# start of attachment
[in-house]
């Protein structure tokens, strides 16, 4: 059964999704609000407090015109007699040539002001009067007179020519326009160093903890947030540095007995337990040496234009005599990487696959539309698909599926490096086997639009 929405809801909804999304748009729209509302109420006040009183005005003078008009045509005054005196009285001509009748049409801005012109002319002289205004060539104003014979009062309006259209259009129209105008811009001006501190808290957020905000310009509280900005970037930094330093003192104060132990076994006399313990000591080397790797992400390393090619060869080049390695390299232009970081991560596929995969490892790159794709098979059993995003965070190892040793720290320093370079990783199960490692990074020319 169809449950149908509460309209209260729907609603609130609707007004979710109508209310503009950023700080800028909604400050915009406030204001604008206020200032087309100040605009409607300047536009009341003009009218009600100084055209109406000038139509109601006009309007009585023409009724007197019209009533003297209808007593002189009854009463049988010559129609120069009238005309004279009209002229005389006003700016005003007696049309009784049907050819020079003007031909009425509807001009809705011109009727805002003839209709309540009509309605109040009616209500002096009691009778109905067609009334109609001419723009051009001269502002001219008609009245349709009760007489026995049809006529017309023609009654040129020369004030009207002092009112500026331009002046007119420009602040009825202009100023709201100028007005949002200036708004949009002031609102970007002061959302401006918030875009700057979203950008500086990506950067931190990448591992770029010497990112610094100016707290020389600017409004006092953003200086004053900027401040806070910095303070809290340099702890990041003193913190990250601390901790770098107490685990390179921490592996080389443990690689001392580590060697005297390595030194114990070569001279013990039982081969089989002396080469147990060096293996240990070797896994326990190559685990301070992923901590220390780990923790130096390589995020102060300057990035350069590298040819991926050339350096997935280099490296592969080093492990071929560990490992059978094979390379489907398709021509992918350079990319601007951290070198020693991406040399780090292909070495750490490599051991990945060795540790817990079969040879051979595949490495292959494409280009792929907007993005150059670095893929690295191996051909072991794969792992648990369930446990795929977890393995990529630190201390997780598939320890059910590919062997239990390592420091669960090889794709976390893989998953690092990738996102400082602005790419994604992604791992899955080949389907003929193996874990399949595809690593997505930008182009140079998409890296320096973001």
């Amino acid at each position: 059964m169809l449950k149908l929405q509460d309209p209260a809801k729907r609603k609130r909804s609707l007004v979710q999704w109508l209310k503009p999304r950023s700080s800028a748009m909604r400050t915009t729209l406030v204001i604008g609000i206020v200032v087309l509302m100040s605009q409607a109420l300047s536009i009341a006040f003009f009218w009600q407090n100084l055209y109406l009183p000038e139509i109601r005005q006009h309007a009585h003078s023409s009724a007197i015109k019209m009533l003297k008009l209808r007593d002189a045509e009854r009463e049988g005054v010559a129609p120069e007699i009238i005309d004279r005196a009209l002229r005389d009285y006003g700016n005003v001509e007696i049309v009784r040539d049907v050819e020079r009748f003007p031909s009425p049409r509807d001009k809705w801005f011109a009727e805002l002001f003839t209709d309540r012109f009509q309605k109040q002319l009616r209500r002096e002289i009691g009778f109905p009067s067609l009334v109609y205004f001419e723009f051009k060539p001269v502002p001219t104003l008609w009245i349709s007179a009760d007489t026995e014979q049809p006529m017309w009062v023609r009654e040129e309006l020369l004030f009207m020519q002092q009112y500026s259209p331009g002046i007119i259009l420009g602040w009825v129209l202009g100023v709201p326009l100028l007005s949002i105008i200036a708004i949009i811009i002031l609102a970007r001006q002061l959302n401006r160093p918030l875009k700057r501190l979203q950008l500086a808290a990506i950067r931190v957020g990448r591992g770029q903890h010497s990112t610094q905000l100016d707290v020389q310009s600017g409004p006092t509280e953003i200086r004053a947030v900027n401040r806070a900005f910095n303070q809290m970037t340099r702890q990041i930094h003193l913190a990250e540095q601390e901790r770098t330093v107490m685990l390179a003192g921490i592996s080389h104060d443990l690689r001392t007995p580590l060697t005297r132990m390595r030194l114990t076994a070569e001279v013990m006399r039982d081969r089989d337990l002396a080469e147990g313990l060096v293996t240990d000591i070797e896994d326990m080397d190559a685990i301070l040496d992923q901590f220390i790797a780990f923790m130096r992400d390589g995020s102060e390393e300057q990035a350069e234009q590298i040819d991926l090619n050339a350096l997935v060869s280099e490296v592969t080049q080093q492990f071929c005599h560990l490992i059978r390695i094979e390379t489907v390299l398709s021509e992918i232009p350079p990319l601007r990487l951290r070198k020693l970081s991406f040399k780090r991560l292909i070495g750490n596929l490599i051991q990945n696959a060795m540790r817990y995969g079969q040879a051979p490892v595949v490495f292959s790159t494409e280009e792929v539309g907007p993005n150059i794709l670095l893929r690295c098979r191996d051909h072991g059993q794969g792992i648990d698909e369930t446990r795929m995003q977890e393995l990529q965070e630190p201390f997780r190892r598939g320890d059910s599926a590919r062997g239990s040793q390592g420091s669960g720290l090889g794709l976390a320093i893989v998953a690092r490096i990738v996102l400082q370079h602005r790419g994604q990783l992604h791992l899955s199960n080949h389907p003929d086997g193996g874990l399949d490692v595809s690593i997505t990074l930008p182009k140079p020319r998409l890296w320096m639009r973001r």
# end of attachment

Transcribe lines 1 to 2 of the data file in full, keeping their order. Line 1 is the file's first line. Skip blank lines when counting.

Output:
[in-house]
């Protein structure tokens, strides 16, 4: 059964999704609000407090015109007699040539002001009067007179020519326009160093903890947030540095007995337990040496234009005599990487696959539309698909599926490096086997639009 929405809801909804999304748009729209509302109420006040009183005005003078008009045509005054005196009285001509009748049409801005012109002319002289205004060539104003014979009062309006259209259009129209105008811009001006501190808290957020905000310009509280900005970037930094330093003192104060132990076994006399313990000591080397790797992400390393090619060869080049390695390299232009970081991560596929995969490892790159794709098979059993995003965070190892040793720290320093370079990783199960490692990074020319 169809449950149908509460309209209260729907609603609130609707007004979710109508209310503009950023700080800028909604400050915009406030204001604008206020200032087309100040605009409607300047536009009341003009009218009600100084055209109406000038139509109601006009309007009585023409009724007197019209009533003297209808007593002189009854009463049988010559129609120069009238005309004279009209002229005389006003700016005003007696049309009784049907050819020079003007031909009425509807001009809705011109009727805002003839209709309540009509309605109040009616209500002096009691009778109905067609009334109609001419723009051009001269502002001219008609009245349709009760007489026995049809006529017309023609009654040129020369004030009207002092009112500026331009002046007119420009602040009825202009100023709201100028007005949002200036708004949009002031609102970007002061959302401006918030875009700057979203950008500086990506950067931190990448591992770029010497990112610094100016707290020389600017409004006092953003200086004053900027401040806070910095303070809290340099702890990041003193913190990250601390901790770098107490685990390179921490592996080389443990690689001392580590060697005297390595030194114990070569001279013990039982081969089989002396080469147990060096293996240990070797896994326990190559685990301070992923901590220390780990923790130096390589995020102060300057990035350069590298040819991926050339350096997935280099490296592969080093492990071929560990490992059978094979390379489907398709021509992918350079990319601007951290070198020693991406040399780090292909070495750490490599051991990945060795540790817990079969040879051979595949490495292959494409280009792929907007993005150059670095893929690295191996051909072991794969792992648990369930446990795929977890393995990529630190201390997780598939320890059910590919062997239990390592420091669960090889794709976390893989998953690092990738996102400082602005790419994604992604791992899955080949389907003929193996874990399949595809690593997505930008182009140079998409890296320096973001």